- Albuquerque Police Issue Felony Warrant, Jon Jones To Turn Himself In
- Poll: How Should The UFC Punish Jon Jones?
- Read The Official Police Report From Jon Jones’ Hit-And-Run
- Tim Kennedy: ‘Karate Is Dead, Rockhold Destroyed Machida Effortlessly’
- Jon Jones Update: Police Found Marijuana, Pipe After ‘Bones’ Fled Scene
- Rafael Dos Anjos Wants Fight With ‘Disrespectful’ Conor McGregor
- Jon Jones Upgraded To Suspect In New Mexico Hit-And-Run Accident
- Poll: Is Demetrious Johnson The World’s No. 1 Pound-For-Pound Fighter?
- Matt Brown vs. Tim Means Official for UFC 189
- After Machida, Luke Rockhold Wants Weidman In New York
Miguel Torres believes he still has more to accomplish as his debut in WSoF draws near
Not too long ago, Miguel Torres was the WEC bantamweight champion and considered one of the top pound for pound fighters in the world. But after a shocking loss to Brian Bowles in 2009, the wheels slowly came off of the Torres train. He would end up going 3-3 after the Bowles loss and ended his UFC stint with a devastating KO at the hands of Michael McDonald.
While many are already talking about what once was, Torres is talking about what still has yet to happen as he prepares to make his debut at the inaugural World Series of Fighting when he faces Marlon Moraes on November 3rd. Despite everything that he’s accomplished in mixed martial arts, Torres suggests that he still hasn’t reached the goals he had when he entered MMA.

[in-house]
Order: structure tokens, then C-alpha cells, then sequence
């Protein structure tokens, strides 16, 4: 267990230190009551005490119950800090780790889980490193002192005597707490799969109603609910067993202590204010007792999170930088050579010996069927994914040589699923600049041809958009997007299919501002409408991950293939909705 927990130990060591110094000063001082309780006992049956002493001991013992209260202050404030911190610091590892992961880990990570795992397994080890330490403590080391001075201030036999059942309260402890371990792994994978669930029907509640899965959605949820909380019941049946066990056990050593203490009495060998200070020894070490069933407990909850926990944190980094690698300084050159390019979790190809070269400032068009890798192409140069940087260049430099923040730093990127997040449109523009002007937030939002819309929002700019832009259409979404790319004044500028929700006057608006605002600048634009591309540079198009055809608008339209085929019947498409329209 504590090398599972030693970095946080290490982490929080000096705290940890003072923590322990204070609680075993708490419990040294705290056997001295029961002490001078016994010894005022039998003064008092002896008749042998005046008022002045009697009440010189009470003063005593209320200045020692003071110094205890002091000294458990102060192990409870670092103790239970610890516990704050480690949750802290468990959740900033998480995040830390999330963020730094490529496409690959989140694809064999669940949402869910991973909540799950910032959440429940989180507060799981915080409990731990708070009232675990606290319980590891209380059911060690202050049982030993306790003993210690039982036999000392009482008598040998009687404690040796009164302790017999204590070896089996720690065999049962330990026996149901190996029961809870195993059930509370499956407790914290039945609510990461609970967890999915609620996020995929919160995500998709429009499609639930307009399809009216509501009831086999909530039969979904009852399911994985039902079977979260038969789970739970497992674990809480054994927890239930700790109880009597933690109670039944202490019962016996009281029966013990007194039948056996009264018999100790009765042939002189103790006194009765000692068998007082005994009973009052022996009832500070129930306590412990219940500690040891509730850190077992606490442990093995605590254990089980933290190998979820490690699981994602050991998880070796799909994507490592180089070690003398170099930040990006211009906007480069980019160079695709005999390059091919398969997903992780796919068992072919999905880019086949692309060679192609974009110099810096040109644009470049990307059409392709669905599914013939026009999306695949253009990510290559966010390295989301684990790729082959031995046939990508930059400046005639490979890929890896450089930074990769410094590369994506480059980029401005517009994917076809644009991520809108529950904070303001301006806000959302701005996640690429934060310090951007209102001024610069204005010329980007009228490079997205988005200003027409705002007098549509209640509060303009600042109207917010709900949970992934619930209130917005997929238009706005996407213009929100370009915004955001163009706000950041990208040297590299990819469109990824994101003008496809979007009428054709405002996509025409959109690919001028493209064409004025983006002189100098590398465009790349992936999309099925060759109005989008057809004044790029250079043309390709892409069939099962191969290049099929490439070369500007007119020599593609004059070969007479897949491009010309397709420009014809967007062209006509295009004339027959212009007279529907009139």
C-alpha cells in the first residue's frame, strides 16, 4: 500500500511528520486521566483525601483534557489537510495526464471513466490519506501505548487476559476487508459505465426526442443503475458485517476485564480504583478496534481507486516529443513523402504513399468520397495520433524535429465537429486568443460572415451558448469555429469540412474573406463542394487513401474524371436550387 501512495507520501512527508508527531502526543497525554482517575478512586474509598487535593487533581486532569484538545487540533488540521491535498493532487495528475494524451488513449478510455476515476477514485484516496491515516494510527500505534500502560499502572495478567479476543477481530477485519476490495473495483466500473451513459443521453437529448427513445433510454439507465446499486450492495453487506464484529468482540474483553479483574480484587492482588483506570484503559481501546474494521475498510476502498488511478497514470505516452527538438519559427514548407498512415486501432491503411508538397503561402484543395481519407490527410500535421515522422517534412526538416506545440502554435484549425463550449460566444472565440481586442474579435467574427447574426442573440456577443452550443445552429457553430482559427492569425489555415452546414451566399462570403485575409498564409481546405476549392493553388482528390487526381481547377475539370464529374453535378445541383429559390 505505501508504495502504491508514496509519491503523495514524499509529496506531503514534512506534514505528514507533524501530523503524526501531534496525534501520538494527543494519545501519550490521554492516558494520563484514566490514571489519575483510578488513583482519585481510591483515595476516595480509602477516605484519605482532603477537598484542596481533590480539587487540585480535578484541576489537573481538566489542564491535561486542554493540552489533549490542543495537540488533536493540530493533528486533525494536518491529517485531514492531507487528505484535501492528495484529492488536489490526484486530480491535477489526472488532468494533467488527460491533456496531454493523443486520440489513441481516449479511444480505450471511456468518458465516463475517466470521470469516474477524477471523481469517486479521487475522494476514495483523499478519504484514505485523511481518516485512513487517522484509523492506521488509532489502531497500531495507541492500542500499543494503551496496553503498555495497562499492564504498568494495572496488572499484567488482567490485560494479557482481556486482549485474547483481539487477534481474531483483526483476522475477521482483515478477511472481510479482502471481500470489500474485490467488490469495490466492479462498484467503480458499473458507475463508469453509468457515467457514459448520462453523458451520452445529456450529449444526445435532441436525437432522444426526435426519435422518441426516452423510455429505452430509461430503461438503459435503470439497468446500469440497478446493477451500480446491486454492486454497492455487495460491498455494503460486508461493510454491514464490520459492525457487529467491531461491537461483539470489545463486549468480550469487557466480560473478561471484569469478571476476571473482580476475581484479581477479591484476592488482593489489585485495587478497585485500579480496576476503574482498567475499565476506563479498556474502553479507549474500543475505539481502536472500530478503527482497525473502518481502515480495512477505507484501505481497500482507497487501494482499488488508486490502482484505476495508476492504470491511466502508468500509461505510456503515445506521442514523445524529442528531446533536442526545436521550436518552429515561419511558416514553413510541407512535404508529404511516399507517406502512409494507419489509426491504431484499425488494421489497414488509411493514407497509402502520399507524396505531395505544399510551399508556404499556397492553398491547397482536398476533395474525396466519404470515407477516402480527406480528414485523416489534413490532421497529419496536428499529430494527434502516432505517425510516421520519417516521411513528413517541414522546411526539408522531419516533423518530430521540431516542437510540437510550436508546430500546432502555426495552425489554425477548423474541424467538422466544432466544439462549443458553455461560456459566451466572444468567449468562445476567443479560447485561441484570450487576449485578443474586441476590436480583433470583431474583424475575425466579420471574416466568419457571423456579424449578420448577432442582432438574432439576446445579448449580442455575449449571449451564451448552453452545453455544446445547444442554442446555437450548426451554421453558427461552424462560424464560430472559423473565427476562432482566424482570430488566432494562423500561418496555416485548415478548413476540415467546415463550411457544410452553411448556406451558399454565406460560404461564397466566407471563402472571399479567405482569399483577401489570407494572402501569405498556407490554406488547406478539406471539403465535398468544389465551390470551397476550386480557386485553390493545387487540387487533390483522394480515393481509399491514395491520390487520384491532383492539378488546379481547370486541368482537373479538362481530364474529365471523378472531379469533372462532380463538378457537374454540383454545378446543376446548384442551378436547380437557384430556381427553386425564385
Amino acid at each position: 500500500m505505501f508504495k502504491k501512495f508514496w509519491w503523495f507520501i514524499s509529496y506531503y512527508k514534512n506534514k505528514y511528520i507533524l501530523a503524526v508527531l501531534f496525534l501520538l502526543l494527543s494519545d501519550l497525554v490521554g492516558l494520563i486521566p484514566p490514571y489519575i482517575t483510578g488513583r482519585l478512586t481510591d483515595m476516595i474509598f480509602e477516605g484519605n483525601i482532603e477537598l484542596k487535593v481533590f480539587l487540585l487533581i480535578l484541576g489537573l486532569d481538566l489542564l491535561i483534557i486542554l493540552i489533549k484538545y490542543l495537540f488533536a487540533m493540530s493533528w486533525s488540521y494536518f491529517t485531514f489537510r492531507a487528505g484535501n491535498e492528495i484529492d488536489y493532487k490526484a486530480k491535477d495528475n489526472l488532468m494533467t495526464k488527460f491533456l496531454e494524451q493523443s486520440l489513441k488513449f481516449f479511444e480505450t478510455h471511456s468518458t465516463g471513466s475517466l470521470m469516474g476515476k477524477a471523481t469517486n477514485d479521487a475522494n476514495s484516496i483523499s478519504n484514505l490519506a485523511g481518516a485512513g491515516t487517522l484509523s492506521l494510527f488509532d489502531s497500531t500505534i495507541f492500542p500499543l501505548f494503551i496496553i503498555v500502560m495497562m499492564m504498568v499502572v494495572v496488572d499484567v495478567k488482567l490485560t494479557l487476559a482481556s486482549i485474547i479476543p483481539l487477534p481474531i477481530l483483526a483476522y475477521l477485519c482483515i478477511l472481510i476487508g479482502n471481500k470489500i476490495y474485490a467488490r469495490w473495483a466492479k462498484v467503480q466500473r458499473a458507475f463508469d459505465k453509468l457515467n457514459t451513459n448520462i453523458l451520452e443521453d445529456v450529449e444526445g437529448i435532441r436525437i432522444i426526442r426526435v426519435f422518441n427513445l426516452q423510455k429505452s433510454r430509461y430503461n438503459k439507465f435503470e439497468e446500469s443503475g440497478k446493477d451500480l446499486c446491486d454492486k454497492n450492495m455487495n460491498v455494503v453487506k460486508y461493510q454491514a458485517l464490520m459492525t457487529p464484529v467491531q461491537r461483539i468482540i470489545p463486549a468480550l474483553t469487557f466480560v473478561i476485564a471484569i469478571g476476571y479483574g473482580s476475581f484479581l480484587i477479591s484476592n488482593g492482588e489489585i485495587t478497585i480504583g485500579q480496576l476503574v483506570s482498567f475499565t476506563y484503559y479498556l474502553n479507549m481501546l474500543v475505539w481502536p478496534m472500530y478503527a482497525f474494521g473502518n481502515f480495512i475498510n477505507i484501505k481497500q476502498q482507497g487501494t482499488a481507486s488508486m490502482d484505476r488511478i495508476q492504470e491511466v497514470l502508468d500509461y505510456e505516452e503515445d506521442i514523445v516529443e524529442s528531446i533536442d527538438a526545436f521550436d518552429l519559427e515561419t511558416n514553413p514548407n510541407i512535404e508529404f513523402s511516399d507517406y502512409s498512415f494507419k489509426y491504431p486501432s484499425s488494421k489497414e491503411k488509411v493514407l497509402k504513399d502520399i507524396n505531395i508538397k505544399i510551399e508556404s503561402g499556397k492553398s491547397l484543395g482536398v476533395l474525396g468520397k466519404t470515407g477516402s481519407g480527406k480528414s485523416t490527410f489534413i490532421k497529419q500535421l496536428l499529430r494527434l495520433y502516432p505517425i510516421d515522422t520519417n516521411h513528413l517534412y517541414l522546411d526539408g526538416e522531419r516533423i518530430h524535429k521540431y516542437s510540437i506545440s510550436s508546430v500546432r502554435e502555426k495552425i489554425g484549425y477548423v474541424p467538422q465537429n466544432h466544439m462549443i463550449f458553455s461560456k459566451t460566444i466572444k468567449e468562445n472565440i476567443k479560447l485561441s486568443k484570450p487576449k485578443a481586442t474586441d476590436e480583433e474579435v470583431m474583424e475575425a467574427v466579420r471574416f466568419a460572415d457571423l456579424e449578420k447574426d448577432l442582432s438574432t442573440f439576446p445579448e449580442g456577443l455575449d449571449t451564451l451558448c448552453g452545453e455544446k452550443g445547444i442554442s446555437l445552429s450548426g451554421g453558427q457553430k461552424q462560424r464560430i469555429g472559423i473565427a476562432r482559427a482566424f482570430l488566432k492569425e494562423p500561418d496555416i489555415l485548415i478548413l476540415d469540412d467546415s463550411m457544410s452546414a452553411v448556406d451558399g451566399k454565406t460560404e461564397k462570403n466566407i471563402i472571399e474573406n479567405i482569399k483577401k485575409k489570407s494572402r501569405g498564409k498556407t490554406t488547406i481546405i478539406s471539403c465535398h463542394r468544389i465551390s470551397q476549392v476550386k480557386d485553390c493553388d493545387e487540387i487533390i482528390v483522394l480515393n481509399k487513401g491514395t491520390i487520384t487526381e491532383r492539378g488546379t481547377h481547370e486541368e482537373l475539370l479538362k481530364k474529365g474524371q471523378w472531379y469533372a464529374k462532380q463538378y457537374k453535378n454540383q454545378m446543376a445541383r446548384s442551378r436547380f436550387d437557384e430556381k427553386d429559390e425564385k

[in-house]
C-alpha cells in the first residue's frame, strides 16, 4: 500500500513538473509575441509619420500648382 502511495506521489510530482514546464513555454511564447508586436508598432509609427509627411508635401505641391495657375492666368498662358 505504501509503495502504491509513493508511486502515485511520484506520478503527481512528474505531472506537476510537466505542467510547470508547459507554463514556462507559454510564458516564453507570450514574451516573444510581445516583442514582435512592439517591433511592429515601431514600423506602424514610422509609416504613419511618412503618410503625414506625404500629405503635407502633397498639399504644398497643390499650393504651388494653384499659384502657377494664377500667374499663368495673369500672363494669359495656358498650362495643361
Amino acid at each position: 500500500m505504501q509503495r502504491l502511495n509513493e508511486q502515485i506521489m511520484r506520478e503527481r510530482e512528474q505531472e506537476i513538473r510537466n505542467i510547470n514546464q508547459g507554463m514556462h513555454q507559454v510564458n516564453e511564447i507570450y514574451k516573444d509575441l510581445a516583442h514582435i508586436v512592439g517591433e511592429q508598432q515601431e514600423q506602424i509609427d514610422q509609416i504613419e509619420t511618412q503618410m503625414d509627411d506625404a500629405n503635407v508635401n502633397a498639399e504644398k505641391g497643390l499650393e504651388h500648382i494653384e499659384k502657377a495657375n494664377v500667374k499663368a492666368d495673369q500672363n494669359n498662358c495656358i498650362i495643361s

“I haven’t really accomplished what I set out to do yet,” Torres told the Sherdog Radio Network’s “Beatdown” show recently. “I still have a lot of time left, I believe, in my career. The fact that I’m training here at Tri-Star and training a lot smarter now … for me, technically it makes you a better fighter and it gives you more longevity in your career. I’m picking up and learning a lot of skills and I’m still putting my game together the way I want it to be.”
At one time, Torres was considered one of the most dangerous fighters in the sport. But after having his seventeen fight win streak snapped by Bowles, Torres has lost that luster. But if you leave it up to him, he’s still refining his tool set.
“As far as being a complete martial artist, I still think I have a long way to go,” he says. “My journey’s not over with. People — they’ve asked me that question before about legacy. I think in five or six more years we can talk about legacy.”
Regardless of whether he wins or loses on November 3, there’s no doubt that Torres’ legacy should be pretty secure.